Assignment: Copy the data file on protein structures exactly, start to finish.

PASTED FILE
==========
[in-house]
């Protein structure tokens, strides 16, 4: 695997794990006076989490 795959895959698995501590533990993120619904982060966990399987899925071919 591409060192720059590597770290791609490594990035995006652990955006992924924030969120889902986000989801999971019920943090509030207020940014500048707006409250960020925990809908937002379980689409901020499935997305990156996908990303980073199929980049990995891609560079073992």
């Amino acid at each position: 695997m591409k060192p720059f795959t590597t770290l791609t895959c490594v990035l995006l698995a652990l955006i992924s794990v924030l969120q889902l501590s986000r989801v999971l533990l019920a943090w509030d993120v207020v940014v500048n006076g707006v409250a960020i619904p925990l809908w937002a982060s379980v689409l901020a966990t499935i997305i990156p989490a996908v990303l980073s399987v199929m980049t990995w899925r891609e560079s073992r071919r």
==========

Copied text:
[in-house]
């Protein structure tokens, strides 16, 4: 695997794990006076989490 795959895959698995501590533990993120619904982060966990399987899925071919 591409060192720059590597770290791609490594990035995006652990955006992924924030969120889902986000989801999971019920943090509030207020940014500048707006409250960020925990809908937002379980689409901020499935997305990156996908990303980073199929980049990995891609560079073992």
């Amino acid at each position: 695997m591409k060192p720059f795959t590597t770290l791609t895959c490594v990035l995006l698995a652990l955006i992924s794990v924030l969120q889902l501590s986000r989801v999971l533990l019920a943090w509030d993120v207020v940014v500048n006076g707006v409250a960020i619904p925990l809908w937002a982060s379980v689409l901020a966990t499935i997305i990156p989490a996908v990303l980073s399987v199929m980049t990995w899925r891609e560079s073992r071919r």